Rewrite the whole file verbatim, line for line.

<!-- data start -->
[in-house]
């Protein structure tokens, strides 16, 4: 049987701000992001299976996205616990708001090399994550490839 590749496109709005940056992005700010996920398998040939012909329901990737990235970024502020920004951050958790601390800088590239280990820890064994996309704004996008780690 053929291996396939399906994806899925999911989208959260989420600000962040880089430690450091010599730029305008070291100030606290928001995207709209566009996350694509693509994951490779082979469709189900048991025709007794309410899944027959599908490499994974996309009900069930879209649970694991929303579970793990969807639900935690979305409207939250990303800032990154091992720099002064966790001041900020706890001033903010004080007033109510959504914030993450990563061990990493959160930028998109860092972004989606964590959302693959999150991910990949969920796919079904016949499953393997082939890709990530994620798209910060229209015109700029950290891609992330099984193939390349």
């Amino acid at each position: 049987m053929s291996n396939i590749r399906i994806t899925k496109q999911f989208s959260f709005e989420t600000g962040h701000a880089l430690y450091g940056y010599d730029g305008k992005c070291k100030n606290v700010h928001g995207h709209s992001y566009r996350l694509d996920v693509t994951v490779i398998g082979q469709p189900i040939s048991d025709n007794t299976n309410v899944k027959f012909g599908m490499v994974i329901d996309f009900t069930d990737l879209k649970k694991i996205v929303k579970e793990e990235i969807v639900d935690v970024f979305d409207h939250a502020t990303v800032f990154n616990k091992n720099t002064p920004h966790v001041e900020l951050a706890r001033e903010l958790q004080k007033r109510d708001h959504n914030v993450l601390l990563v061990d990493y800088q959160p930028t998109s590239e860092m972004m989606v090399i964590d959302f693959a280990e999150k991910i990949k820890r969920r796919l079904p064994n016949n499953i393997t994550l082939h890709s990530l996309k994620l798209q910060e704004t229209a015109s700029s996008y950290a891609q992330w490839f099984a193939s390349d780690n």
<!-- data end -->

[in-house]
């Protein structure tokens, strides 16, 4: 049987701000992001299976996205616990708001090399994550490839 590749496109709005940056992005700010996920398998040939012909329901990737990235970024502020920004951050958790601390800088590239280990820890064994996309704004996008780690 053929291996396939399906994806899925999911989208959260989420600000962040880089430690450091010599730029305008070291100030606290928001995207709209566009996350694509693509994951490779082979469709189900048991025709007794309410899944027959599908490499994974996309009900069930879209649970694991929303579970793990969807639900935690979305409207939250990303800032990154091992720099002064966790001041900020706890001033903010004080007033109510959504914030993450990563061990990493959160930028998109860092972004989606964590959302693959999150991910990949969920796919079904016949499953393997082939890709990530994620798209910060229209015109700029950290891609992330099984193939390349």
């Amino acid at each position: 049987m053929s291996n396939i590749r399906i994806t899925k496109q999911f989208s959260f709005e989420t600000g962040h701000a880089l430690y450091g940056y010599d730029g305008k992005c070291k100030n606290v700010h928001g995207h709209s992001y566009r996350l694509d996920v693509t994951v490779i398998g082979q469709p189900i040939s048991d025709n007794t299976n309410v899944k027959f012909g599908m490499v994974i329901d996309f009900t069930d990737l879209k649970k694991i996205v929303k579970e793990e990235i969807v639900d935690v970024f979305d409207h939250a502020t990303v800032f990154n616990k091992n720099t002064p920004h966790v001041e900020l951050a706890r001033e903010l958790q004080k007033r109510d708001h959504n914030v993450l601390l990563v061990d990493y800088q959160p930028t998109s590239e860092m972004m989606v090399i964590d959302f693959a280990e999150k991910i990949k820890r969920r796919l079904p064994n016949n499953i393997t994550l082939h890709s990530l996309k994620l798209q910060e704004t229209a015109s700029s996008y950290a891609q992330w490839f099984a193939s390349d780690n």